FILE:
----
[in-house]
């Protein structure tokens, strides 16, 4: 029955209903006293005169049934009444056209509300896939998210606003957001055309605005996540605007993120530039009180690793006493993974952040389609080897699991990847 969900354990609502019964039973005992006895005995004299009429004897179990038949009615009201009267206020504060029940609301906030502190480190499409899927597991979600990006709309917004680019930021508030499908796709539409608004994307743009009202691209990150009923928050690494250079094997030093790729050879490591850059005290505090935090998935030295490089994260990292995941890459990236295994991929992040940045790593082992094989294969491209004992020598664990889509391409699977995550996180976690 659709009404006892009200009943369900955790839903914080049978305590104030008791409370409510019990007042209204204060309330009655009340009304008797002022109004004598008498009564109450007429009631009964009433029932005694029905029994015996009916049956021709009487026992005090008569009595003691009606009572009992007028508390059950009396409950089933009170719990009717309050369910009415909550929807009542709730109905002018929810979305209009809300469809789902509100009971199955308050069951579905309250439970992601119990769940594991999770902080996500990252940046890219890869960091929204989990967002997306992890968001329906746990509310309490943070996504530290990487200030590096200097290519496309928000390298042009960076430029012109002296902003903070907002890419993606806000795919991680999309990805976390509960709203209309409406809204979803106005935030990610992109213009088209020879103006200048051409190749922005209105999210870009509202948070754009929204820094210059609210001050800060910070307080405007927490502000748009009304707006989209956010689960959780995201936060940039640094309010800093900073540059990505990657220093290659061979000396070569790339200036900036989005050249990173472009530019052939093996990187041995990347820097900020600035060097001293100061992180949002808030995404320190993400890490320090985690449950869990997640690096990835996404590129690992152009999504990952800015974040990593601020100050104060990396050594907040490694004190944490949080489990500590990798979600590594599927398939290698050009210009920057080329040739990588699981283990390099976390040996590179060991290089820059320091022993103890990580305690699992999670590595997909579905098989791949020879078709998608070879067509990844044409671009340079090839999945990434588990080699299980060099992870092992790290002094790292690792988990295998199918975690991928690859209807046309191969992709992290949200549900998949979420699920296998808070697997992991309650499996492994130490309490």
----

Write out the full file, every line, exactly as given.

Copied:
[in-house]
């Protein structure tokens, strides 16, 4: 029955209903006293005169049934009444056209509300896939998210606003957001055309605005996540605007993120530039009180690793006493993974952040389609080897699991990847 969900354990609502019964039973005992006895005995004299009429004897179990038949009615009201009267206020504060029940609301906030502190480190499409899927597991979600990006709309917004680019930021508030499908796709539409608004994307743009009202691209990150009923928050690494250079094997030093790729050879490591850059005290505090935090998935030295490089994260990292995941890459990236295994991929992040940045790593082992094989294969491209004992020598664990889509391409699977995550996180976690 659709009404006892009200009943369900955790839903914080049978305590104030008791409370409510019990007042209204204060309330009655009340009304008797002022109004004598008498009564109450007429009631009964009433029932005694029905029994015996009916049956021709009487026992005090008569009595003691009606009572009992007028508390059950009396409950089933009170719990009717309050369910009415909550929807009542709730109905002018929810979305209009809300469809789902509100009971199955308050069951579905309250439970992601119990769940594991999770902080996500990252940046890219890869960091929204989990967002997306992890968001329906746990509310309490943070996504530290990487200030590096200097290519496309928000390298042009960076430029012109002296902003903070907002890419993606806000795919991680999309990805976390509960709203209309409406809204979803106005935030990610992109213009088209020879103006200048051409190749922005209105999210870009509202948070754009929204820094210059609210001050800060910070307080405007927490502000748009009304707006989209956010689960959780995201936060940039640094309010800093900073540059990505990657220093290659061979000396070569790339200036900036989005050249990173472009530019052939093996990187041995990347820097900020600035060097001293100061992180949002808030995404320190993400890490320090985690449950869990997640690096990835996404590129690992152009999504990952800015974040990593601020100050104060990396050594907040490694004190944490949080489990500590990798979600590594599927398939290698050009210009920057080329040739990588699981283990390099976390040996590179060991290089820059320091022993103890990580305690699992999670590595997909579905098989791949020879078709998608070879067509990844044409671009340079090839999945990434588990080699299980060099992870092992790290002094790292690792988990295998199918975690991928690859209807046309191969992709992290949200549900998949979420699920296998808070697997992991309650499996492994130490309490």